Growth maturation and body composition The fels longitudinal study 1929Ц1991. By Alex F. Roche. Cambridge Cambridge University Press. 1992. xii + 282 pp. ISBN 0-521-37449-9. $64код для вставкиСкачать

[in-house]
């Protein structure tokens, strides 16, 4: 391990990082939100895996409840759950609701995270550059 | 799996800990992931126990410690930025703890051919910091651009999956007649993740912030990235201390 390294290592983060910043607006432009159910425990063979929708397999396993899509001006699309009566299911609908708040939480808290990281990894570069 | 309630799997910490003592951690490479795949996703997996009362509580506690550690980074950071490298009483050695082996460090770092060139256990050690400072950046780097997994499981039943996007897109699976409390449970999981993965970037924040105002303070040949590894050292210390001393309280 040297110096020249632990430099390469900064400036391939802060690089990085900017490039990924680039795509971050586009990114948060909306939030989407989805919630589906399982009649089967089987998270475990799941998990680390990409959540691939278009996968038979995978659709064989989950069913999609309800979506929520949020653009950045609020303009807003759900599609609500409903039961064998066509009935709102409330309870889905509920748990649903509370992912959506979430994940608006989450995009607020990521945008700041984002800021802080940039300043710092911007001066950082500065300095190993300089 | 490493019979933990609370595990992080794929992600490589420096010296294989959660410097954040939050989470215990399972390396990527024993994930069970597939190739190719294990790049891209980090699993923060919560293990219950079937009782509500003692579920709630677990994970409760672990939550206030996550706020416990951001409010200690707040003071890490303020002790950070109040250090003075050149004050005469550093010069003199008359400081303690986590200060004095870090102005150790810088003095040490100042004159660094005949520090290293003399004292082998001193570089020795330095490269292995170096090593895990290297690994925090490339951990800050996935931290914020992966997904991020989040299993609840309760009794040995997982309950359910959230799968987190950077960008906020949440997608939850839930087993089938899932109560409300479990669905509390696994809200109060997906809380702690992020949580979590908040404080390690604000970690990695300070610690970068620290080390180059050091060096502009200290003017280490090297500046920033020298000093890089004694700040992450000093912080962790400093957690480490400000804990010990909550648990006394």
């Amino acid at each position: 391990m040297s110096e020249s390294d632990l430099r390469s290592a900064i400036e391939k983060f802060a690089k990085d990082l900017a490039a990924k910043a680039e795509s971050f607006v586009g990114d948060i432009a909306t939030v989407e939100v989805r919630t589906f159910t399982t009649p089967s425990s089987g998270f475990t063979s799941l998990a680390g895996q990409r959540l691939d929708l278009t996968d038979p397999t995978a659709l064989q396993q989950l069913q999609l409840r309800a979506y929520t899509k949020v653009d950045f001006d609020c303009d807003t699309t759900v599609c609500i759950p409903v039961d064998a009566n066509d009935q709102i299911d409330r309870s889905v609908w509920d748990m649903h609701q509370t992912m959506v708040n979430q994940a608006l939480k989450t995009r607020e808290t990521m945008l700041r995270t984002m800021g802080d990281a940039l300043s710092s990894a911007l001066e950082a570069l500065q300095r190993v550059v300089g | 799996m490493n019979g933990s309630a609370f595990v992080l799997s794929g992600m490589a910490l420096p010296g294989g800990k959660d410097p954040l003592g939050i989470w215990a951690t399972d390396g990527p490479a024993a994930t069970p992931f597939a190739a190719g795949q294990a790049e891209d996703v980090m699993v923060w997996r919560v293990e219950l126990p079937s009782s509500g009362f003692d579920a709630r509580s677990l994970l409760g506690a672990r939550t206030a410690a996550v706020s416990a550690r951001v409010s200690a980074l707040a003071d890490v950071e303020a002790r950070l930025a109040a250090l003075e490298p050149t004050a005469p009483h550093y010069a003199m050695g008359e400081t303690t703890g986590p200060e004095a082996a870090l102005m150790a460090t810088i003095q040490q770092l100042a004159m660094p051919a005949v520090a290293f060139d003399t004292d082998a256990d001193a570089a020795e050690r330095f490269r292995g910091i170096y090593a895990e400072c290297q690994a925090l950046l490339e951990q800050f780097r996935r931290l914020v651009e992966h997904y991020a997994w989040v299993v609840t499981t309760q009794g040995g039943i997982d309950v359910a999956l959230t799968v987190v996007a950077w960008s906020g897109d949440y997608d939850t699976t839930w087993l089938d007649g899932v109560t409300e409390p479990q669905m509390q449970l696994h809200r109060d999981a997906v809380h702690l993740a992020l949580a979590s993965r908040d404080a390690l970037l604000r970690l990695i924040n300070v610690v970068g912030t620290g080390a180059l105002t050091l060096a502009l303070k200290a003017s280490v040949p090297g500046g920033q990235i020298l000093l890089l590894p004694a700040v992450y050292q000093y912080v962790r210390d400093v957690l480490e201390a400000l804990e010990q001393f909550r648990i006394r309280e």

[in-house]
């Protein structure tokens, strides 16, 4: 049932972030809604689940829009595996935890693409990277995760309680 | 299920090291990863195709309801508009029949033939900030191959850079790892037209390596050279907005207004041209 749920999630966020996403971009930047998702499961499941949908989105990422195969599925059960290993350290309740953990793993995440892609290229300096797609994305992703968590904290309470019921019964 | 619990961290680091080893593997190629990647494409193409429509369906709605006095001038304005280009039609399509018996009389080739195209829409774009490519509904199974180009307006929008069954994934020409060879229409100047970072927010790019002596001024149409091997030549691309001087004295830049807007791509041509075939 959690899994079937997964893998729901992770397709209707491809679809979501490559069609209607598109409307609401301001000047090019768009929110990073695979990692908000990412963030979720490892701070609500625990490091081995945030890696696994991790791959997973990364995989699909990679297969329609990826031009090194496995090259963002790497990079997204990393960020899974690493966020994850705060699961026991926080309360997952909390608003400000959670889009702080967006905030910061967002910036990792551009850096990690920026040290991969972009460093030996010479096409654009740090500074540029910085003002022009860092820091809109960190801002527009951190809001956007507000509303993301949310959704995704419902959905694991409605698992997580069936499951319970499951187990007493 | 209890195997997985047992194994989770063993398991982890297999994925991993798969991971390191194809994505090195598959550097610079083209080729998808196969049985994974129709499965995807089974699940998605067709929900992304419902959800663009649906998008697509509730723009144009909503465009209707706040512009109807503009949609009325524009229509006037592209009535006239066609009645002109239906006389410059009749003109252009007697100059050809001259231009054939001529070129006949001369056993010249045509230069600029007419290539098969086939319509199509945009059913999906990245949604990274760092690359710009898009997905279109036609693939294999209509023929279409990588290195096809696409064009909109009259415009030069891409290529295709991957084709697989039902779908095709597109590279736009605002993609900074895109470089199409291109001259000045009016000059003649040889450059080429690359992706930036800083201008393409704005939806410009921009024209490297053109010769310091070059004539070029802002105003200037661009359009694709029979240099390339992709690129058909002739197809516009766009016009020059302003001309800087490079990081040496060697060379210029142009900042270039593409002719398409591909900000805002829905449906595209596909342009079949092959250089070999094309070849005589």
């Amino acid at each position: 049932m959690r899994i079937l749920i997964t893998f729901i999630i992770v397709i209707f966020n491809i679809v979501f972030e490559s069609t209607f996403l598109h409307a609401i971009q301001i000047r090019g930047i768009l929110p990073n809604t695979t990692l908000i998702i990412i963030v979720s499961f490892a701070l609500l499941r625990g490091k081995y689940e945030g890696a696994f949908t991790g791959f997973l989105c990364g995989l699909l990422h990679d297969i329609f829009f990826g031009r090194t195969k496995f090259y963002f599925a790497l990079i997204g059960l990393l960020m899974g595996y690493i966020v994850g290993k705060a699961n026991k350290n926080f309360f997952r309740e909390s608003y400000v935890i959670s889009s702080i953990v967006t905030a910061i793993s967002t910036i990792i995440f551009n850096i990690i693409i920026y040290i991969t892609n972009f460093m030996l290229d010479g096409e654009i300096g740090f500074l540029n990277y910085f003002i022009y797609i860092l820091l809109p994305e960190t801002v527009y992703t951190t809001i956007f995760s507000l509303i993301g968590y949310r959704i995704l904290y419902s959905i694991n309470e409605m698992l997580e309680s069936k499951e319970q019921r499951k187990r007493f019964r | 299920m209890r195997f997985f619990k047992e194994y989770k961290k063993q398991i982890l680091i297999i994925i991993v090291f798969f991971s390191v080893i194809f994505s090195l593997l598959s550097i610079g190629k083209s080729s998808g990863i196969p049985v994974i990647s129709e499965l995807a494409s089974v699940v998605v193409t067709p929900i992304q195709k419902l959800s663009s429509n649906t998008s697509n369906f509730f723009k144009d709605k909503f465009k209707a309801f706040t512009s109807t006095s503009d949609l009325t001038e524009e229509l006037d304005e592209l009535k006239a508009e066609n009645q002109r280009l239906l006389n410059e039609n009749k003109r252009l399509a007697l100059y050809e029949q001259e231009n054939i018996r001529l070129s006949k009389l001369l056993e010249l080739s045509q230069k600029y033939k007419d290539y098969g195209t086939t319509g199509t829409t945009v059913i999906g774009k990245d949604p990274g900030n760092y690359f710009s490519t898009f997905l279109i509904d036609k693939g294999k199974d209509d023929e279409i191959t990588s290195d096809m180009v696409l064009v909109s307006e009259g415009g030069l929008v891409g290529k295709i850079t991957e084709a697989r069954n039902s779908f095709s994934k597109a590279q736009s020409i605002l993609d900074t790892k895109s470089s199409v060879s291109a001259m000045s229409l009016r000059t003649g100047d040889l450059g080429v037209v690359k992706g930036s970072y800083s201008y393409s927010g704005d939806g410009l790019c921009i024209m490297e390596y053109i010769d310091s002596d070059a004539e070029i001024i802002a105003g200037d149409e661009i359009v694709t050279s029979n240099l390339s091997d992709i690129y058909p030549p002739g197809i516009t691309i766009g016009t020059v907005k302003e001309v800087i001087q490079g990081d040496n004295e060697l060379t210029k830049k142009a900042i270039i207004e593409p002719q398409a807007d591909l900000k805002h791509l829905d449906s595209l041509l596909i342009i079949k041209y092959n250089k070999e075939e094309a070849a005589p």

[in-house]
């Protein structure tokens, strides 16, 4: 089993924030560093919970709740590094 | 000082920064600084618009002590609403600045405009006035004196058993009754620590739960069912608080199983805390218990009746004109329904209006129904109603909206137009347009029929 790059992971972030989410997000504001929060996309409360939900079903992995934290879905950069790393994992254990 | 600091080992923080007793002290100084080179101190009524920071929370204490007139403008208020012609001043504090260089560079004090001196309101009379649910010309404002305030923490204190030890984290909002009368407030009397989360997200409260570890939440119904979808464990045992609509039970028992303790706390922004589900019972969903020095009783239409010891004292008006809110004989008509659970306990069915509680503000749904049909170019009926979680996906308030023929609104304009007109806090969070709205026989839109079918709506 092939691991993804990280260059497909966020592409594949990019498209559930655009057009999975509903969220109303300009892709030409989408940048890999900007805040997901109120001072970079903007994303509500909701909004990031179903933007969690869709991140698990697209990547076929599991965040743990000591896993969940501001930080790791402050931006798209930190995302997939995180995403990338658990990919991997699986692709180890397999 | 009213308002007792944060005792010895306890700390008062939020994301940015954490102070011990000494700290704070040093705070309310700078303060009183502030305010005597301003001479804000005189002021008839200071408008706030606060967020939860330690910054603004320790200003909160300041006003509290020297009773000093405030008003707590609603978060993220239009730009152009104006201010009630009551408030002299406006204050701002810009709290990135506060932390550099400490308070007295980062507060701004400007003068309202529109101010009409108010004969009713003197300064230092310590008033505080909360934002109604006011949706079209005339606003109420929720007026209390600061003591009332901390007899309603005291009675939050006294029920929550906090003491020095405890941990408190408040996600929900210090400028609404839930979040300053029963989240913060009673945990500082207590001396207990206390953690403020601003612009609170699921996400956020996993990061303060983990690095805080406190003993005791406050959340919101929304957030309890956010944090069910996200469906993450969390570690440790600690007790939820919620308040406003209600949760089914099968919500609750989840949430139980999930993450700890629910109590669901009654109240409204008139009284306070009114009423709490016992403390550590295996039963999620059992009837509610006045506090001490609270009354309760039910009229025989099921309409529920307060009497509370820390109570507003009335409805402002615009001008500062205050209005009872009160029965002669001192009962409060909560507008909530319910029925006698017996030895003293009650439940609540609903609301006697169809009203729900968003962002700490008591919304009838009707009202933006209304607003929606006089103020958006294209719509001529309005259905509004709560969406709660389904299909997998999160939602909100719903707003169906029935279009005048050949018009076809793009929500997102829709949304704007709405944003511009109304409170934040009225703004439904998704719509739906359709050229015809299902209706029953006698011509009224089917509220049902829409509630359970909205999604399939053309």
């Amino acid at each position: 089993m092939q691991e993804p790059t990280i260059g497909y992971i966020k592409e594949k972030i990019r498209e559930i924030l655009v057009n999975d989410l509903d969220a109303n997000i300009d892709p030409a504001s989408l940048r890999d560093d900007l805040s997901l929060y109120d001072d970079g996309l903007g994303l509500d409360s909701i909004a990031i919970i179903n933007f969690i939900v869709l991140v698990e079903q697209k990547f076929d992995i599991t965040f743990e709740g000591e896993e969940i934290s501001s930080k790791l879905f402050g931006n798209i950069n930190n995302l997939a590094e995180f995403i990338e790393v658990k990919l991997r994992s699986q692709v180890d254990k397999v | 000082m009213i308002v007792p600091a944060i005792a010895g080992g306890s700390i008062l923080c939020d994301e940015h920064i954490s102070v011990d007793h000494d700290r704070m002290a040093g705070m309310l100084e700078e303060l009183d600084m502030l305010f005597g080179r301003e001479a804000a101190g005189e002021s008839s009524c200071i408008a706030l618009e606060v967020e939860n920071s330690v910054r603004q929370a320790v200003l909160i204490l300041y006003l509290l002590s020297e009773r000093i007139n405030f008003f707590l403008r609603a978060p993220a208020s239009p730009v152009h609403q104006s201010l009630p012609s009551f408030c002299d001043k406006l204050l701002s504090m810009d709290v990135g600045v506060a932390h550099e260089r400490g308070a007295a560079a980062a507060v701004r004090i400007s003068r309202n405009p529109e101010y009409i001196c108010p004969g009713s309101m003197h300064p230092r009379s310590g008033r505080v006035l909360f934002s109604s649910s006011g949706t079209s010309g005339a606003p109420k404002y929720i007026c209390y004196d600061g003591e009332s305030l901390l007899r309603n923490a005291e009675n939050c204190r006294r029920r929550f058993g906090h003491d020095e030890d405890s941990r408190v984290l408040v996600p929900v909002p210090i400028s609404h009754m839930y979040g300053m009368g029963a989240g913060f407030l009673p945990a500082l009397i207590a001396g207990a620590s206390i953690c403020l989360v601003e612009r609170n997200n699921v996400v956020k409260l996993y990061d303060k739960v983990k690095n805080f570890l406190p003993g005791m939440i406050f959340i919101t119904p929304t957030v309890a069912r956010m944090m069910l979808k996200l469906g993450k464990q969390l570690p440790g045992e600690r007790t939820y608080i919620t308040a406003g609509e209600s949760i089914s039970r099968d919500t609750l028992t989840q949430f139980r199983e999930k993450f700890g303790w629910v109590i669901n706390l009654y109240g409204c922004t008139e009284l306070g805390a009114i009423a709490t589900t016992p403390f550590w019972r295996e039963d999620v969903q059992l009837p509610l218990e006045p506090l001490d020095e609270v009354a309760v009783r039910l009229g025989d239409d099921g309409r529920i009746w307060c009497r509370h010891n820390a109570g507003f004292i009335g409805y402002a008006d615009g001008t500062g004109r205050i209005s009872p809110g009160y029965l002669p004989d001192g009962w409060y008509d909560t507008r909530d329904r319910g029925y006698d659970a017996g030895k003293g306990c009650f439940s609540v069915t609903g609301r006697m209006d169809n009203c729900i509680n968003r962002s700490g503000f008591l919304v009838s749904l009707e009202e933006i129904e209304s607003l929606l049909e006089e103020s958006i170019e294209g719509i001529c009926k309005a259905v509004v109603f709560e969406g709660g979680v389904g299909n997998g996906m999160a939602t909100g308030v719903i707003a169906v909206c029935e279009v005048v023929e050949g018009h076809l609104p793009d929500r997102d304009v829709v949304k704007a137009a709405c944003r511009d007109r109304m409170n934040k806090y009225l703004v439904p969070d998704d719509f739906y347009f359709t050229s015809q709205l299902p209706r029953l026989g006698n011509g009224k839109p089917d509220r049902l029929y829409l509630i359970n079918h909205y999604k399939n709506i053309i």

BOOK REVIEWS 283 GROWTH, MATURATIONAND BODYCOMPOSITION: overview of the data base, “a sample of conTHEFELSLONGITUDINAL STUDY 1929-1991. venience”(p. 15) composed of individuals livBy Alex F. Roche. Cambridge: Cambridge ing in southwestern Ohio at the time of enUniversity Press. 1992. xii + 282 pp. rollment, mostly white: 1,036 individuals, ISBN 0-521-37449-9. $64.95 (cloth). 344 participants who are second generation, 90 who are third, and at publication, 1 child who had a great grandparent studied since Initiated in 1929, the Fels Research Insti- birth. From this data base have come huntute began in a climate of national concern dreds of substantive analyses (308 articles for the effects of the Great Depression on are cited in the present volume) that have children. Anyone currently involved in hu- formed the basis for numerous subsequent man growth and development, schooled on growth study designs, and it continues to be the extensive literature arising from the the basis for the WHO reference internaFels longitudinal studies, will find the intro- tionally employed for assessment of infants duction to this volume engaging. In “A Little from birth to 23 months of age. History,” the background of the Institute These data have of necessity been the and the research it is now so reknowned for source of considerable efforts directed at the reads like a family history. The Fels Re- development of management and methods search Institute is described as the brain- for serial data analyses (Chapter 2). Discuschild of two close friends, Arthur Morgan sion of “the well-planned long-term longituand Samuel Fels. Morgan, then president of dinal study,” “The need for accurate data,” Antioch College in Yellow Springs, Ohio, “Quality control,” “Data management,” “Inwas interested in the factors responsible for terpolation,’’and “Statistical analyses in the individual differences. Fels, a Philadelphia Fels Longitudinal Study” by someone with philanthropist, supported this research with the experience of Alex Roche should be rethis stated purpose: “The principal initial quired reading for all serious students of problem to which the organization shall de- growth and development. Of particular note vote its energies is the furtherance of knowl- is the historical overview of statistical apedge of the effect of physical, emotional, and proaches to the description of growth data in nutritional environment during and shortly the latter section. In addition, it is in these after the period of gestation upon the physi- early chapters that Roche offers a rare percal and mental constitution of the child sonal view on research when he cautions that improvements in equipment or tech(p. 4). The immense data that has accrued from niques should be adopted with discretion the vision of these men was initiated with an into a long-term study protocol. In the style annual budget of $5,000 and a staff of three. of the volume, he summarizes his views with Certainly, for anyone who has been involved words of Alexander Pope (p. 24): in the work required to maintain a longitudinal study, the history of what is now a documentation of three generations of huBe not the first by whom the new are tried, man life span is impressive. These data are Nor yet the last to lay the old aside. a testimonial to the determination of numerous people whose careers shaped much of our scientific knowledge in growth and development in this century. Sixty-three years In the remainder of the volume, the “book after its initiation we have the privilege to describes the progress that has been made view the outcome and present status of this during the first 60 years of the Fels Longitulong-lived study. dinal Study of Growth, Maturation and In view of the enormous impact that anal- Body Composition. The remarkable nature yses of Fels data have had on both research of the study justifies this volume” (p. 1). The and clinical practice in growth and develop- data are reported through the lens of the ment in the latter half of the twentieth cen- relevant publications grouped as (Chapter tury, it is most informative to have a clear 3) Prenatal, familial and genetic studies, 284 BOOK REVIEWS (Chapter 4) Physical growth, (Chapter 5) Physical maturity, (Chapter 6) Skeletal and dental data, and (Chapter 7) Body composition and risk factors for cardiovascular disease. This book is an ambitious project. A venture with a scope this large requires clarity of organization and presentation to succeed, and in some ways this volume suffers in this regard. Chapters 2,6, and 7 may be the best in the book in terms of coherence of conceptualization and thematic integrity. In the analysis and presentation of skeletal and dental maturation deriving from the Fels data (Chapter 6 ) ,one cannot help but have a renewed respect for the tremendous contributions of Stanley Garn to twentieth-century concepts of dental and bone growth and maturation. Chapter 7 reviews the large body of work conducted a t the Fels since the mid 1970s on body composition and risk factors for cardiovascular disease. However, often in the broad aims of this volume, details come to override coherence. The placement of common topics in multiple chapters leads to a confusing sense of the work, when distracting paragraphs appear awkwardly out of context. Additionally, work on topics that are not clearly categorical under the chapter headings appear suddenly, like grammatically incorrect punctuation marks in the midst of unrelated subjects. For example, Chapter 4 (Physical growth) contains a subheading of “Age changes in anthropometric variables” (p. 70) that begins with a discussion of the growth curve of one individual’s lengthhtature from 1 to 56 years of age, a unique data set that forms the centerpiece for a discussion of changes in growth rates with age. This is followed by a discussion of maturational changes in secondary sexual characteristics during adolescence (a topic that reappears on its own in Chapter 5). Abruptly, a paragraph discussing radiographically determined scalp thicknesses is directly interposed between the discussion of adolescence and a paragraph on continuities and discontinuities in infant weight and length, the latter a transition into a discussion of mathematical modelling of serial length, weight, and head circumference data. This organizational style is combined with a distracting mode of presentation. For example, in Chapter 5 (Physical maturation and development) a section discussing the “onset of ossification” begins, “Counting the number of ossified centers is the simplest method of grading skeletal maturity, but this method provided insufficient information when it was applied to the carpal bones of the hand-wrist (Garn 1960a). Consequently, Sontag, Snell, and Anderson (1939) applied this method to the left side of the whole skeleton and reported the number of ossification centers present between birth and 5 years” (p. 122). Clearly, work published in 1939 cannot be consequent to that published in 1960, and this leads to an unfortunate diversion in the course of reading. Finally, one of the most serious difficulties in this volume is the lack of integration of the Fels data analyses with those published elsewhere. Not only does this make for a provincial history of the Fels research itself, but it does a disservice to readers unfamiliar with the historical progression of growth and development studies. For example, it is stated that “Chumlea (1982) also reviewed physical growth during adolescence. . . . Chumlea emphasized the variability in timing of sexual maturation and noted that this is more marked than the differences in the sequence of changes” (p. 70). This leaves the impression that the notions of individual tempo in adolescent maturation originated in this 1982 article. It is up to the reader to recognize that these analyses of Fels data echo the much earlier work of Tanner and others. Likewise, in discussing “weight at menarche,” the conclusion that “Consequently, the concept of a critical weight at menarche is not applicable to individuals and should be discarded (p. 147) follows the citation of three articles, none of which are those of a major proponent of this controversial issue, Rose Frisch. By not providing the context of research conducted elsewhere that often predates the publications employing the Fels data and, in fact, often prompted Fels analyses, this volume provides a misleading view for nonspecialists. In this way, the book is the title: Growth, Maturation and Body Composition: The Fels Longitudinal Study 1929-1991. It BOOK REVIEWS is honest in its presentation in promising no more than it delivers. When I began this book, I was expecting a synthesis of the work conducted at the Fels in the context of method and theory in growth and development during this time period with critical reflections by a man who has spent many years at Fels and has been a major influence on growth and development studies in the United States for decades. In this, I was disappointed. Instead, the book is primarily a n annotated bibliography and certainly a valuable contribution. However, as a culmination of so much important work, the book does not embrace its potential to place the Fels data in historical context, and, in the final analysis, the author appears to be groping towards a synthesis that is never quite attained. While one cannot BOOKS RECEIVED Bowler, PJ (1993) The Norton History of the Environmental Sciences. New York: W. W. Norton, $15.95 (paper). Dettwyler, K (1993) Dancing Skeletons: Life and Death in West Africa. Prospect Heights, IL: Waveland, $9.50 (paper); with instructor’s manual. Quiatt, D, and V Reynolds (1993) Primate Behaviour: Information, Social Knowl- 285 help but appreciate the perspective of the many philosophical quotes selected for inclusion and dispersed throughout the book, a reflective appraisal of the data and studies is too often missing at these points, and the pensive writings of others become lip service to a thoughtfulness I hoped to have from Roche himself. In spite of these criticisms, many researchers will welcome this volume. The book is of intrinsic interest to research specialists in growth and development and should be appreciated by serious students of the subject. MICHELLE LAMPL Department of Anthropology University of Pennsylvania Philadelphia, Pennsylvania edge, and the Evolution of Culture. New York: Cambridge University Press, $74.95 (cloth). Sing, CF, and CL Hanis (eds.) (1993) Genetics of Cellular, Individual, Family, and Population Variability, New York: Oxford University Press, $70 (cloth). Smith, P, and E Chernov (eds.)(1992) Structure, Function, and Evolution of Teeth. Tel Aviv: Freund, $100 (paper).